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Years ago in Aberdeen, Scotland, I was handed a drink and told it tasted ‘just like apple strudel’ and contained ‘vodka with grass in it’. I was skeptical, but it turned out to be true: when you combine Zubrowka Bison Grass Vodka with cloudy apple juice, it really does taste like strudel. As far as I can tell, there’s no cinnamon in this vodka; it’s distilled from rye and flavoured with bison grass, a type of grass that’s often eaten by bison. The grass – a blade of which is included in every bottle – gives it a dry, herbaceous note, and yet when it’s combined with the apple juice you’d swear there’s a heavy dose of cinnamon sugar going on. Yum.

This cocktail is a real crowd-pleaser and it’s super simple to make, so naturally I decided to tamper with it by adding bitters. Mister Bitters Fig and Cinnamon bitters was the obvious choice and while the result was subtle, it was definitely good. Here’s the recipe – you can alter the proportions if you wish (the original drink I had in Scotland, for example, was in a Collins glass and so contained much more apple juice), omit the bitters or even forget the ice (heaven forbid!) and it will still taste good.

INGREDIENTS

45ml Zubrowka vodka

8-12 drops Mister Bitters Fig and Cinnamon bitters

Cloudy apple juice (do NOT, under any circumstance, use the reconstituted kind)

apple slices, to garnish (optional)

GLASS

Tumbler

METHOD

Half-fill the glass with ice. Add vodka and bitters and top up with apple juice. Stir. Garnish if desired.

TASTES LIKE

Apple strudel made by someone who loves you unconditionally and is, coincidentally, really freaking good at making apple strudel.

RECIPE BY

I don’t know who came up with the original, but whoever it is, I salute you.

 

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Solerno Sunday

Weekends are made for lazy drinking, so when 52 Cocktails’ CTO (Cocktail Tasting Officer) challenged me to make something with an unfamiliar ingredient, I chose Solerno and simply Googled a recipe. Solerno is a blood orange liqueur made by the same clever people who produce Hendricks gin. It’s a light, summery drop that marries well with prosecco or soda, which is pretty much the only way I’ve ever drunk it, so it was perfect for this challenge. I picked two easy recipes from the Solerno website; here are the results.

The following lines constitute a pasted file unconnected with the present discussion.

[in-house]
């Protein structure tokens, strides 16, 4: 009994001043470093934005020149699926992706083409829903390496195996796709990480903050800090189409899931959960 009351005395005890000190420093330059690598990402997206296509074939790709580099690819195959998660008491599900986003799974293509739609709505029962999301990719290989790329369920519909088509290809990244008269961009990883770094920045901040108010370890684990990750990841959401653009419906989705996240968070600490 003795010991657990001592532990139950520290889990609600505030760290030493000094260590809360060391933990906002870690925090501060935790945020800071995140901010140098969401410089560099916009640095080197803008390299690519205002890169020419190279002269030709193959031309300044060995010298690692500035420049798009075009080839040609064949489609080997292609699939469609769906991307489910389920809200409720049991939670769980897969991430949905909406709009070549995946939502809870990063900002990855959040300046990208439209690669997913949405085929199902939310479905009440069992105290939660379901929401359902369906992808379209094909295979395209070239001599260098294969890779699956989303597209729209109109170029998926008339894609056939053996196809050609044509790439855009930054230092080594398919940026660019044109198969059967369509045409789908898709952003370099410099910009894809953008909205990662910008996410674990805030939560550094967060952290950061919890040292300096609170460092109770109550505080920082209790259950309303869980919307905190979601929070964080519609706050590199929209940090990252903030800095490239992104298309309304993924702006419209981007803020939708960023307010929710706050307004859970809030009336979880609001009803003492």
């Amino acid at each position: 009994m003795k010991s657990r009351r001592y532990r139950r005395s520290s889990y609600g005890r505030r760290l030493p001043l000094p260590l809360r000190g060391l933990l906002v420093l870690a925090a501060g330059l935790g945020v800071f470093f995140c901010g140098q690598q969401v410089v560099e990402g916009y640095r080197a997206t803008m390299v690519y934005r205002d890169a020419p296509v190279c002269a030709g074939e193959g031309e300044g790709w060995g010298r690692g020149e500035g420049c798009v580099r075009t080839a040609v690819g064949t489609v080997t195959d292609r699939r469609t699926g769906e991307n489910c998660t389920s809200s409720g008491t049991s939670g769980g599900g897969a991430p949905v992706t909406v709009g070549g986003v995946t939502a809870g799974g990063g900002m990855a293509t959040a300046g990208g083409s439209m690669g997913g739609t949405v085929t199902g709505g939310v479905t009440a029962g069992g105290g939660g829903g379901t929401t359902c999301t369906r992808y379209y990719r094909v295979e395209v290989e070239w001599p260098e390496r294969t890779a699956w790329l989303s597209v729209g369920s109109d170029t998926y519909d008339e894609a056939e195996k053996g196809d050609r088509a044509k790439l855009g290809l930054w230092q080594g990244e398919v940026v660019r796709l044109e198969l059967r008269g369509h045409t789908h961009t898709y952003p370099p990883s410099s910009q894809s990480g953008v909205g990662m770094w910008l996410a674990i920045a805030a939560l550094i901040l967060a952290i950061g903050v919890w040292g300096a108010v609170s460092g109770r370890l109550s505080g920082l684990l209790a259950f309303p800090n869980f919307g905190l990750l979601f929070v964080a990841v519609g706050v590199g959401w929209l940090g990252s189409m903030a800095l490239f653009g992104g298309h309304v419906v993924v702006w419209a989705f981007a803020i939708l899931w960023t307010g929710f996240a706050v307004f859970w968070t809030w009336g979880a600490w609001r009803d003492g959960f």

SOLERNO SIDECAR

This one’s pictured above left.

INGREDIENTS

25ml Solerno

25ml Brandy or Cognac (I used Brandy)

20ml lemon juice

2 dashes orange bitters

GLASS

Cocktail

METHOD

Shake all ingredients together with ice, then strain into a sugar-rimmed cocktail glass.

TASTES LIKE

If you’ve ever had a classic Sidecar  you’ll be familiar with its smooth seductiveness, its zingy citrus tones, its ‘Oh come on, let’s have one more-ness’. Sadly, that is not so with the Solerno Sidecar. Although clearly based on the classic, this one tastes like there’s something a bit wrong with the recipe. Maybe it’s because we used brandy, not Cognac, although the recipe did say it was fine to do so. The flavours tasted slightly muddied; not muddy as in dirty, per se, but muddied as in confused. That clear-cut tone that makes a classic Sidecar a classic was missing. And the CTO detected a pithy note, which could be from the bitters, not the Solerno, but which stood out like a sore thumb. Either way, it made for a cocktail that you’d drink but not re-order if you were at a bar. But don’t lose heart! There’s a Solerno Sour just around the corner.

SOLERNO SOUR

See, I told you so. This one’s pictured above right.

INGREDIENTS

50ml Solerno

25ml lemon juice

10ml sugar syrup

1 dash Angostura bitters

2 dashes orange bitters

GLASS

Tumbler/Old fashioned

METHOD

Shake all ingredients together with ice. Strain into a glass that’s half-full of ice.

TASTES LIKE

This one’s loads better than the Solerno Sidecar, though I’m still not sure it shows off the Solerno to its full advantage. As you’d expect, it’s orange-y and sour-sweet, but with a slightly dark, pithy undertone that I didn’t object to. It’d be interesting to try this one without the orange bitters (to see what, exactly, is causing that flavour); maybe, when I’m not feeling quite so lazy, I will.

THE VERDICT

Maybe Solerno is not all that suited to mixed drinks; from the above experiences it seems it does not play well with others. Still, the Solerno website has heaps of recipes and I’m curious to see if any of them become firm favourites. But it’s no big deal if they don’t – for lazy weekend drinking there’s nothing wrong with sipping good old Solerno and soda!

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Deshler Cocktail

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You can imagine the Deshler got its name when someone slurred their third order of this booze bonanza at the bar. Or you can read about its true history here. Either way, you should make yourself a Deshler right now.

INGREDIENTS

45 ml (1 1/2 oz) Red Dubbonet

45 ml (1 1/2 oz) rye whiskey

7ml (1/4 oz) Cointreau

Dash of Angostura bitters

Orange peel, for garnish

GLASS

Cocktail

METHOD

Add all ingredients (except the orange peel) to a shaker that’s half-full of ice. Shake it hard, then strain into the glass. Garnish with the orange peel.

TASTES LIKE

It’s the cocktail equivalent of feeling completely welcome in a room full of strangers. The Deshler is immediately inviting, a convivial mix of savoury, earthy flavours lifted by notes of baking spice and citrus with just enough sweetness to balance it all out. This one’s a winner.

RECIPE BY

The fabulous Dale De Groff published this version of the Deshler in his book The Craft of the Cocktail (Clarkson Potter, 2002).